An open letter to moms who struggle the first year of their baby’s life:
If you adore those early days and thrive when your baby is one and under, then disregard this note. I know many women who love that early season and find more joy than struggle. That has not been my experience and I want to share my heart and lessons learned so that if you are feeling shame or guilt, you can know you are not alone.
My youngest of three kids turned one in November. I’ve been asked which transition was hardest — from zero kids to one, one to two, or two to three. Each time was difficult and beautiful for its own unique reasons. Something that has been true for me each time though is the intensity of that first year of your baby’s life.
In that first year your emotions, hormones, physical body, and thoughts are all over the place. You don’t feel entirely like “yourself” — especially when every ounce of your being is directed towards caring for this brand-new, unique, beautiful baby. In one day you can feel extreme euphoria and love for your precious gift, then guilt and shame for wanting a break knowing other women are aching for their own baby and can’t have one, then sadness and grief for wanting just a few moments of what life was like before, and then grateful and blessed for the sweetness of the moment when they fall asleep in your arms.
As each day passes and you begin to measure growth in weeks, and then months, everything slowly starts to settle and even out again. When that big milestone arrives it is an achievement to be celebrated. This first birthday marked a massive change in myself — it suddenly felt like I was “me” again. So I am writing to encourage you today. If you do struggle, it’s okay. If you don’t feel entirely like yourself, you will again.
Here are a few things that may help you during that first year with all it’s ups and downs:
Expectation — Most of us go into motherhood expecting to run a mile only to realize that first year is actually a marathon that we could never prepare for. That first year is a whirlwind of beautiful, perfect moments, the deepest, most raw love as well as intense hormones, sleep deprivation, and unchartered territory in taking care of a baby. It’s a long, tiring run to the end of that first year and you will feel like you may never feel yourself again. For the rest of your life you will be mom, but as that first year draws to a close so many of the massive ups and downs even out and that emotional and mental space will be restored for you to re-engage with those other aspects of your identity more wholly again.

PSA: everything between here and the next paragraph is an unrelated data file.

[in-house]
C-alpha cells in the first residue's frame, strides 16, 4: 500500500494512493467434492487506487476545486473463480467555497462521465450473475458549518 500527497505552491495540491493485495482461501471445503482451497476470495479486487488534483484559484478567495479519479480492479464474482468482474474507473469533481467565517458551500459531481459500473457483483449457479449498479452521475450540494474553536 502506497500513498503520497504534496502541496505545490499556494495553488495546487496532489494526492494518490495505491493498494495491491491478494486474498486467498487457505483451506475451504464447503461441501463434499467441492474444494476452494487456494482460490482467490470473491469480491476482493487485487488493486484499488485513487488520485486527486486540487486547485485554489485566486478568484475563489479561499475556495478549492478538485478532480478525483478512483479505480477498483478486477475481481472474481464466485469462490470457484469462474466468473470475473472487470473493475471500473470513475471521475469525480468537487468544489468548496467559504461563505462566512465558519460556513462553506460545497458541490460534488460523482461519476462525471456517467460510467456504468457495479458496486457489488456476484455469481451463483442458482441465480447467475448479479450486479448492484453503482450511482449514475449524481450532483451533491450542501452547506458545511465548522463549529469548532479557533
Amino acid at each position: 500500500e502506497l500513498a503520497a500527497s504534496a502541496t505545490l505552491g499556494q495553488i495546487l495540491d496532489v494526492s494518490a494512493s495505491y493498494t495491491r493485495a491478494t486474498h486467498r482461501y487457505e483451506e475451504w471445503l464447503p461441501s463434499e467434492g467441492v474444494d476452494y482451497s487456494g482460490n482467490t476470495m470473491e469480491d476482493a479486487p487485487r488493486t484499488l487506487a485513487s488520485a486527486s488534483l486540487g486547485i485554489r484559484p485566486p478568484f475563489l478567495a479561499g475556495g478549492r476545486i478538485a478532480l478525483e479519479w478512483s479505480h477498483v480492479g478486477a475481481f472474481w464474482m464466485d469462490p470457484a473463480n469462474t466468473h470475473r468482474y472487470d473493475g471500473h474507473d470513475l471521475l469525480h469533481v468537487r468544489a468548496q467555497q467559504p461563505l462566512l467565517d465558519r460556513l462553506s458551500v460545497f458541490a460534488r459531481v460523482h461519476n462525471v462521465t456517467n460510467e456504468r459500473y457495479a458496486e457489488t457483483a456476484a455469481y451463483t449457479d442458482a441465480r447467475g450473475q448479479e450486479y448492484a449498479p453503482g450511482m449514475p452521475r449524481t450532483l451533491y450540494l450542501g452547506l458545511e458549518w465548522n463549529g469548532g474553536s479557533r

Failure — There will be moments when everything seems to be falling apart and failing. Parenting is one long journey of trying things for the first time; there is risk involved in every step into new territory. We will get it right sometimes and we won’t other times. 99.9% of the time everything works out whether what we did succeeds or fails. Once one season passes and you feel like you’ve passed through successfully, there is another one just around the corner full of the unknown and surprises, good and bad, waiting for us to risk, fail, and succeed again. All shall be well.
Self-care — During this first year it will probably feel very selfish for you to do something entirely for yourself. For your own well-being find 2 hours a week that’s an immovable, standing date with yourself. It’s always on the calendar and you can look forward to and plan for. Being a mom is all-consuming — every ounce of our being is directed towards caring for our kids whether we are focused on them in the moment or not. This time away to breathe and just be is essential to crossing the line of that first year marathon in a jog rather than crawling over it.
Priorities — Having a baby is like adding another full time job to your life. It forces you to re-evaluate all you have going on in your days, weeks, and months, whether that evaluation is conscious or unconscious. If you are able to step back for a moment and think about or even write down all the things you do and are committed to, it will help to focus on the order of priority those things. And you may find that you have room for priorities 1-5, but not 6-8. Take a deep breath and exhale those priorities for this next season. It doesn’t mean they’ll be gone forever. It just means during this first year, they aren’t as important and necessary. They can be added back in after you finish this marathon run.
After each of my kids turned one, everything shifted. Finishing that marathon was an accomplishment and energizing. You realize you are stronger than you ever thought you were. You are more capable than you give yourself credit for. And your capacity for love and grace and joy have grown exponentially. Here is a beautiful quote that always reminds me to fully engage with and embrace the season regardless of its joys and sorrows:
Sometimes I need
only to stand
wherever I am
to be blessed. (Mary Oliver)
Blessings dear friends as you see the place you’re standing in is awesome and holy and that you are not alone,
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